Visual feedback as a prognostic tool
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Authors: Thompson, S.B.N., Coleman, M.J. and Yates, J.
Journal: Journal of Microcomputer Applications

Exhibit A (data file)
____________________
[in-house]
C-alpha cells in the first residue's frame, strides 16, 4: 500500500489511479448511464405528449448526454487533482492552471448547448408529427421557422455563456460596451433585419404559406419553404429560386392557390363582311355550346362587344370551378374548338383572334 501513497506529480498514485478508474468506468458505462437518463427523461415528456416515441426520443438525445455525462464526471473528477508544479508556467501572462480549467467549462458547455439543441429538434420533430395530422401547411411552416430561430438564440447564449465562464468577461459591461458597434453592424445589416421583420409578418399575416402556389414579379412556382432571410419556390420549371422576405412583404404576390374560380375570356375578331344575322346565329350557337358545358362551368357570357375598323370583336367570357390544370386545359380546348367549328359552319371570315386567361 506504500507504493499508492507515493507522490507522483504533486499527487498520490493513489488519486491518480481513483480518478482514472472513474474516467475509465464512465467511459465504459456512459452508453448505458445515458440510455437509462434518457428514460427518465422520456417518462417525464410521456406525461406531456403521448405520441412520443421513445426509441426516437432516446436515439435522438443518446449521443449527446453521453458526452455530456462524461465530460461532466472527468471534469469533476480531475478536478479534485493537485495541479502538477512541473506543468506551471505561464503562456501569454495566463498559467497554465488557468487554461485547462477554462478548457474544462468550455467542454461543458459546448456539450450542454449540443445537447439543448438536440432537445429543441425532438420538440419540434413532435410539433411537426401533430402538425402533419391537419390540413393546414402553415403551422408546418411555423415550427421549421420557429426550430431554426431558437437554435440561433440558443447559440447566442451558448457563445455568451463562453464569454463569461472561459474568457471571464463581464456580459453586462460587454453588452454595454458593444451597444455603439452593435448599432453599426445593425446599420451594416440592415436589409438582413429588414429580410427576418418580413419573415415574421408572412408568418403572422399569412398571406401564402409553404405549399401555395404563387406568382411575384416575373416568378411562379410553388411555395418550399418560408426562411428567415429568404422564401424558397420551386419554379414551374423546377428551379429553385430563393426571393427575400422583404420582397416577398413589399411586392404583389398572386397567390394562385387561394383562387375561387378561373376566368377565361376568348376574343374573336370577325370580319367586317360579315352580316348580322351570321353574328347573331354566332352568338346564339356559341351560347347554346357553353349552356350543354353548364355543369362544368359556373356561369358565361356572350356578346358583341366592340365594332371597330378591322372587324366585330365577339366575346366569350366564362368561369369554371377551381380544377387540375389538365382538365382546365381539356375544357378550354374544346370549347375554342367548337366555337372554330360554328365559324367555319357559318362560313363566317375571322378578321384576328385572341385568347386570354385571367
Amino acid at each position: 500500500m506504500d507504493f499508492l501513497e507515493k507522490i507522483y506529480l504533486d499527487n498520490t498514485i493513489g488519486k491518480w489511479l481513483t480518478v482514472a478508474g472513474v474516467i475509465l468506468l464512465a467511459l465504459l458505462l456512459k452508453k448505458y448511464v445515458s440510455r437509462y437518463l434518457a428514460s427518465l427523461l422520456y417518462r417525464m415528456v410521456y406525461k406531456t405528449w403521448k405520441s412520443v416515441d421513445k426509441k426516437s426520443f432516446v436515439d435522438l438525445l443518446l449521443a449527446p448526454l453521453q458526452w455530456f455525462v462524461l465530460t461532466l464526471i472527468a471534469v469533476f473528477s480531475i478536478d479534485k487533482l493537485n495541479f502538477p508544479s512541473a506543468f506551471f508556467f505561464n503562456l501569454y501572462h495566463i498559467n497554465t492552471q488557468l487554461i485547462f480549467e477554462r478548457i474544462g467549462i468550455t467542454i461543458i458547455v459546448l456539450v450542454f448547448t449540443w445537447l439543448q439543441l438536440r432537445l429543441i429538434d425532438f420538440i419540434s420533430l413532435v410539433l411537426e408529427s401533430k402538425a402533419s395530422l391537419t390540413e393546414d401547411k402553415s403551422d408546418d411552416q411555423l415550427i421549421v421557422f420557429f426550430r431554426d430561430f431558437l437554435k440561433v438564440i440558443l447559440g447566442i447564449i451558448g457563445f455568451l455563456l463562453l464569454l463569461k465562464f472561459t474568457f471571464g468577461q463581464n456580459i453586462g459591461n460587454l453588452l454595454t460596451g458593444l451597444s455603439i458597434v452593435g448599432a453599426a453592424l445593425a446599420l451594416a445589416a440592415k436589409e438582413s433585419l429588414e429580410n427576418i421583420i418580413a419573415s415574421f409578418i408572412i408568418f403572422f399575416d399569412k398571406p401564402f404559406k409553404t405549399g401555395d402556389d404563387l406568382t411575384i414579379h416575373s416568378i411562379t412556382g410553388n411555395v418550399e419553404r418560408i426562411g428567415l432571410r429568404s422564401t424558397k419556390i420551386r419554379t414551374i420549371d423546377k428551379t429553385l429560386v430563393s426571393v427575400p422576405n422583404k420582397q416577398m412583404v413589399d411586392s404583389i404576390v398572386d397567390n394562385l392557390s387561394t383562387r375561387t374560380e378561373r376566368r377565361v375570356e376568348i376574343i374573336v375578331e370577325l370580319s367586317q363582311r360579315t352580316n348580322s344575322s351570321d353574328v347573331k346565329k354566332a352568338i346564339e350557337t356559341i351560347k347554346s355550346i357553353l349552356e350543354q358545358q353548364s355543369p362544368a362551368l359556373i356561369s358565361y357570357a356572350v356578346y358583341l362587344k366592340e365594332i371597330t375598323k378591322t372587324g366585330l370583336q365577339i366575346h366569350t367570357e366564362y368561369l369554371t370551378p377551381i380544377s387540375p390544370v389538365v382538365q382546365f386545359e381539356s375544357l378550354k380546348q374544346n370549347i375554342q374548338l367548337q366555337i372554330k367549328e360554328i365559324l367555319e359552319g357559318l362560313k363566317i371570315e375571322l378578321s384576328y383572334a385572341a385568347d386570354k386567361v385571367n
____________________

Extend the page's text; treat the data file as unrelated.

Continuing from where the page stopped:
This paper describes a project conducted at Queen Alexandra Hospital, Cosham, which investigated the use of a microcomputer to provide visual feedback during an occupational therapy session. The results achieved were very encouraging. Significant evidence (at the 2 1 2% level) was found in support of Hypothesis I which suggested that change in reaction time due to treatment of the affected lower limb of a patient in the mid stroke category is different to that of a patient in the late stroke category. Hypothesis II was also supported (at the 2 1 2% level) while Hypothesis III was refuted (at the 5% level), and suggested that: there would be a significant improvement in the contraction time (II) or relaxation time (III) of patients after treatment. In general terms, computer assisted visual feedback does appear to offer a number of advantages; in particular, the study carried out suggests a clear role for this approach as a prognostic tool in adult hemiplegia. © 1986.